Captain’s Blog

Victoria Whale Watching Report: Race Rocks, Humpback Whales & Orcas

July 1, 2019


We began our trip today by going west into the Strait of Juan de Fuca, into the ice-cold wind!

We always love to spend time watching our furry marine mammals so we went straight to Race Rocks Lighthouse, an ecological reserve that is home to harbour seals, elephant seals, sea lions (seasonally), and a famous lone sea otter, Ollie!

We arrived at Race Rocks during low tide – the best time to find harbour seals! This cute Pinniped species has very poor manoeuvrability on land and therefore often relies on the tidal changes to come in and out of the water! At low tide they are often “hauled out”, and at high tide, they are often in the water, fishing! They also happen to be the number one food source of the Bigg’s (mammal-eating) killer whales…so we sometimes call them “orca-d’oeuvres”!

We were lucky enough to see Ollie the sea otter as well! He was wrapped up in the bull kelp, as he often is, to keep from floating away with the strong currents that move through Race Rocks. Ollie is actually a very important part of the kelp forest ecosystem. Sea otters control sea urchin populations that would otherwise take out the kelp over time.

We then ventured south-east into the centre of the Strait of Juan de Fuca where we found one of our most common baleen whales, the humpback. These magnificent cetaceans can reach upwards of 50 feet long and weigh in at a whopping 30-35 tonnes! Although they are some of the largest animals on the planet, they feed on tiny things like krill and small schooling fish. They have baleen plates (made of keratin) that hang down from the upper jaw that allows them to filter their prey out of large mouthfuls of water. They’re known to eat over 1 tonne of food every single day while they’re in the feeding grounds, but then they eat nothing while in the breeding grounds (Mexico, Costa Rica, Hawaii) for the other half of the year.

We are able to identify these whales as individuals from the patterns on their flukes as well as the shape and markings on their dorsal fins. Today, we spend time with two of our well-known whales, Scratchy and Pantera! Scratchy is easily identifiable by “rake marks” left on its fluke tips by a Bigg’s killer whale attack that likely happened before it was even a year old!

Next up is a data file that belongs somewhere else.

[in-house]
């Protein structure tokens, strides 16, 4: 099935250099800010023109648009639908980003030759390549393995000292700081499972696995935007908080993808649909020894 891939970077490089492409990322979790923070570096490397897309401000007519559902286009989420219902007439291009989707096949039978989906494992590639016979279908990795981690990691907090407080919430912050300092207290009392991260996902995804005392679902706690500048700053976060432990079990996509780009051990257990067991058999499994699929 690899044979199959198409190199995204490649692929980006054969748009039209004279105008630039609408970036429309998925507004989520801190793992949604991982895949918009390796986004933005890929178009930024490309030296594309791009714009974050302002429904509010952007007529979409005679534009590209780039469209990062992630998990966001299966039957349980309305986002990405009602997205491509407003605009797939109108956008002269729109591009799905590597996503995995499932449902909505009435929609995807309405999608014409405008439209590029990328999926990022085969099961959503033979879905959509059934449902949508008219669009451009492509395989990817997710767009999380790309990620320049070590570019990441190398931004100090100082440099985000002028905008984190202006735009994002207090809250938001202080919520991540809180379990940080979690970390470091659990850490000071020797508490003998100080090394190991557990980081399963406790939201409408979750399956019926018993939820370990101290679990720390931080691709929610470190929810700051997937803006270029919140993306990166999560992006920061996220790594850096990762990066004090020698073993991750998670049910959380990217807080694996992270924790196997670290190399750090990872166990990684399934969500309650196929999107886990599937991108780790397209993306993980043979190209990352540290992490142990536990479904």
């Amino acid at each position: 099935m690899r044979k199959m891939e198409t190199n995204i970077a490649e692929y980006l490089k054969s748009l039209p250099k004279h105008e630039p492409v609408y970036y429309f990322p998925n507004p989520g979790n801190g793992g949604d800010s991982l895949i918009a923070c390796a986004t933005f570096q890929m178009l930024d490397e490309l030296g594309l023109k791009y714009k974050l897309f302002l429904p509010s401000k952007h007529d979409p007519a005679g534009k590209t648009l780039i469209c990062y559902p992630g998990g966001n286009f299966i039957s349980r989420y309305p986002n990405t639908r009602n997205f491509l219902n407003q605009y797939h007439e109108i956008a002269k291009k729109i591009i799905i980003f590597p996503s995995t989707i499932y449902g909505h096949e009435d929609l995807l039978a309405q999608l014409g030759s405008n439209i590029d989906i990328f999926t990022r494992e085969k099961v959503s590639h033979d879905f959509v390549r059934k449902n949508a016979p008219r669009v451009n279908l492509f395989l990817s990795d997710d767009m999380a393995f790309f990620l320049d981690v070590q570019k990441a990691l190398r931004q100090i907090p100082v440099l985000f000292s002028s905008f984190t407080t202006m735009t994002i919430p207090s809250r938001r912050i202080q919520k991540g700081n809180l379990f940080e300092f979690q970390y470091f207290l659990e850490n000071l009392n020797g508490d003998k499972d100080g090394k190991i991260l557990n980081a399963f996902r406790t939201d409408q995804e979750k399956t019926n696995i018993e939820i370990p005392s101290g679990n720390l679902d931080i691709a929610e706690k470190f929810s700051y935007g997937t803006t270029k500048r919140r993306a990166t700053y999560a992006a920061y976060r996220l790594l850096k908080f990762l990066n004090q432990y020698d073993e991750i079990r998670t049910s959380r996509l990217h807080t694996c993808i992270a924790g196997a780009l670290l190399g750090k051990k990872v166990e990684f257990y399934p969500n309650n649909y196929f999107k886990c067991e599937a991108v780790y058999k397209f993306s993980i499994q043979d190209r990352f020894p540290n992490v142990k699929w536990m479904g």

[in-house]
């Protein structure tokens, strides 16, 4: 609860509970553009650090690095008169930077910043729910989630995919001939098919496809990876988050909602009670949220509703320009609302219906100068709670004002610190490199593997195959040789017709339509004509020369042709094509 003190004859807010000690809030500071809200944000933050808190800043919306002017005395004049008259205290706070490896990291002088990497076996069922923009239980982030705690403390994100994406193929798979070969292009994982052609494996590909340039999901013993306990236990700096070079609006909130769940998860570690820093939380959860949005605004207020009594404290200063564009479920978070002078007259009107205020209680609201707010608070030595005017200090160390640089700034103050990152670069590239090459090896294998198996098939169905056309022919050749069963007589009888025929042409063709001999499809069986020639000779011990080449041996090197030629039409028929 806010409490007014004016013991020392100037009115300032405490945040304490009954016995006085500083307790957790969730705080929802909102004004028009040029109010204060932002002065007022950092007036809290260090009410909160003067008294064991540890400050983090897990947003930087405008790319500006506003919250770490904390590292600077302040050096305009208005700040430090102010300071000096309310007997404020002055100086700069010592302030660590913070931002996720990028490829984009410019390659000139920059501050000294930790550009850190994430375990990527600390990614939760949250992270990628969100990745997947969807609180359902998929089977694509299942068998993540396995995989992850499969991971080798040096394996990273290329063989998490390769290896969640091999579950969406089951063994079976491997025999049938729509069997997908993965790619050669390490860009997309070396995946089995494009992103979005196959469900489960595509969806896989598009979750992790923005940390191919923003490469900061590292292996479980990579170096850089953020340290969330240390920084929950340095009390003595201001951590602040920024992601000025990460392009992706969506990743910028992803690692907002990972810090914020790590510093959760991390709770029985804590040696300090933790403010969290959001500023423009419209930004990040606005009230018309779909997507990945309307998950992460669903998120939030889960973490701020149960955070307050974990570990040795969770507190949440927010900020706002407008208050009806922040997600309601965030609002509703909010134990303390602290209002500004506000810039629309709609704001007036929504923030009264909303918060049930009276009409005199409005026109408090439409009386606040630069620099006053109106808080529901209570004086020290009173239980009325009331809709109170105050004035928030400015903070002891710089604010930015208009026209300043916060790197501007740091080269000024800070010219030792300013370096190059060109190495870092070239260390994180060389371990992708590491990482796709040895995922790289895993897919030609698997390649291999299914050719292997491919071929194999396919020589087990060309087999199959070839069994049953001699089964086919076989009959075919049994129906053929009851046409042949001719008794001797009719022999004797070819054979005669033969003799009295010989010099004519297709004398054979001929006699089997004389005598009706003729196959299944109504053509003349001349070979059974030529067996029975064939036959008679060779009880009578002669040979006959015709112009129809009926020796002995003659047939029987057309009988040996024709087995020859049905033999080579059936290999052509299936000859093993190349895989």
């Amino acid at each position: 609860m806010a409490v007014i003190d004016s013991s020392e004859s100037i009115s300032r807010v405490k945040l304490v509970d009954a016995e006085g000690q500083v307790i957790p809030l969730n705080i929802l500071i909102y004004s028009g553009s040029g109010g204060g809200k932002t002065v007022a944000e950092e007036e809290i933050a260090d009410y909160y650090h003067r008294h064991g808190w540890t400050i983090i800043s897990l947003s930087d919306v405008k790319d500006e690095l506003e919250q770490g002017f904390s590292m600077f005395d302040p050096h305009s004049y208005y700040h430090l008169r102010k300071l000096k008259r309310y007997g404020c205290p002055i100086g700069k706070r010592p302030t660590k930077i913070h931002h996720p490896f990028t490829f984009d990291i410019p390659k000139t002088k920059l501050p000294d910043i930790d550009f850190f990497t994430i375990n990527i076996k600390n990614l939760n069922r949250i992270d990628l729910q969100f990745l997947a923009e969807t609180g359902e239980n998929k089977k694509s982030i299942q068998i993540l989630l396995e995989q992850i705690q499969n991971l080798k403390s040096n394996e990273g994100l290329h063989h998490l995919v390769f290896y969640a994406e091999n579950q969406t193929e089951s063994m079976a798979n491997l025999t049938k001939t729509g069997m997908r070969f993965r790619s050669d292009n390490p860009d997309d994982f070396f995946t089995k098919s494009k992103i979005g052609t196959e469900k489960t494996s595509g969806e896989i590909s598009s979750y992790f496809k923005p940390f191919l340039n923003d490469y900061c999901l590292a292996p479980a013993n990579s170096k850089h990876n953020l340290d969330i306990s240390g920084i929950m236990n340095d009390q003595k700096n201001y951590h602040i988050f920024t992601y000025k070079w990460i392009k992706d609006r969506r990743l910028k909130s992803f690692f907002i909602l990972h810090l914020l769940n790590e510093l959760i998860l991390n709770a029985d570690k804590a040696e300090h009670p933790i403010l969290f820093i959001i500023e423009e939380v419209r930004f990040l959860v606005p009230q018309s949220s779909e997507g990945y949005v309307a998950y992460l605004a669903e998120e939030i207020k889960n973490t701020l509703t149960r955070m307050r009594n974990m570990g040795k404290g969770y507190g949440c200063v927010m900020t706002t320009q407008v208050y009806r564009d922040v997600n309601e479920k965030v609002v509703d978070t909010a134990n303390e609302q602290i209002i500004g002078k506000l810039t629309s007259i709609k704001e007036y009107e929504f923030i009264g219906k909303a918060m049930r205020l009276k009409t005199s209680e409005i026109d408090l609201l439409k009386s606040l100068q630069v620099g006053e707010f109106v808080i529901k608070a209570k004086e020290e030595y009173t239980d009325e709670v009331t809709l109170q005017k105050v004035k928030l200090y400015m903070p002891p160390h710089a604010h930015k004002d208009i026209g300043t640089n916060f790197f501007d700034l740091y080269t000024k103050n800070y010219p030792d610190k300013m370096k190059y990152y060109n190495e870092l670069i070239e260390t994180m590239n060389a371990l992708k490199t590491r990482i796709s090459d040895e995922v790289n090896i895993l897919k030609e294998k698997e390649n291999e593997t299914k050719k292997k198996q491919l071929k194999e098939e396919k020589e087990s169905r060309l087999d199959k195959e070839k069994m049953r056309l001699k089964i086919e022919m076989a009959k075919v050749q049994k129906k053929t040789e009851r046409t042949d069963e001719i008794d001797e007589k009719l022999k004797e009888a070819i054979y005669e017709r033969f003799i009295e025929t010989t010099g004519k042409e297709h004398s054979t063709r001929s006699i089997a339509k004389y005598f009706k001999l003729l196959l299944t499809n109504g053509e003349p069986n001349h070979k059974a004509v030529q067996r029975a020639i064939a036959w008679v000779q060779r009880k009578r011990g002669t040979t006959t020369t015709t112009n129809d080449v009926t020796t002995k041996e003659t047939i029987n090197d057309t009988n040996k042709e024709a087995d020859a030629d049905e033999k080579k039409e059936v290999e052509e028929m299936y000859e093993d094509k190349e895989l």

Pantera is a little more tricky to ID because its pattern is almost entirely black. It only has a few white circular markings. However, we also can use the peaks and troughs along the trailing edge to the fluke to confirm the more difficult IDs.

Even with the wind, waves and a few big splashes, it was beautiful and a great day with wildlife!


Eager to get out on the water this afternoon we boarded the Catalina Adventure, Orca Spirit Adventures second-largest boat! With only 40 guests today it was going to be an extremely comfortable cruise. We headed North East to where there had been a report of some Bigg’s Killer Whales!

We didn’t have to travel super far to get where we were going!

Just south of Henry Island, an island that belongs to the San Juan Islands was a matriline of Biggs Killer Whales. This family is known to be around the Victoria area quite frequently! There were 4 whales here in total, comprised of a mom, her two kids, and her nephew!

Mom, T065B (who is known as “Chunk” was born in 1993), her kiddos are T065B1 (who is known as Birdsall born in 2011) and T065B2 (who is only a few months old) and her nephew T065A2 (known as Ooxjaa who was born in 2004). Ooxjaa means windy in the Tlingit language. The Bigg’s Killer Whale population is doing very well, with a growth rate of about 4% a year. This means that there are many babies like T065B2 born throughout every year.

These whales that we got to spend the afternoon with are what we consider mammal eaters. This means that they feed on Harbour Seals, Harbour Porpoises, sea lions and the odd dolphin. Even though they eat mammals there have been no recorded attacks on humans by any Killer Whale population in the wild! These whales spend most of their time searching for food and require about 200 to 300 pounds of blubbery food a day. This would be the equivalent of about 2 or 3 seals!

The family that we watched today passed quite close to a small island, likely looking for seals who were hauled out of the water sunbathing that they could scare into the water to snack on.

By the end of the trip, we all had sunkissed cheeks and whale-kissed hearts.

It was a beautiful way to celebrate Canada’s 152nd birthday!



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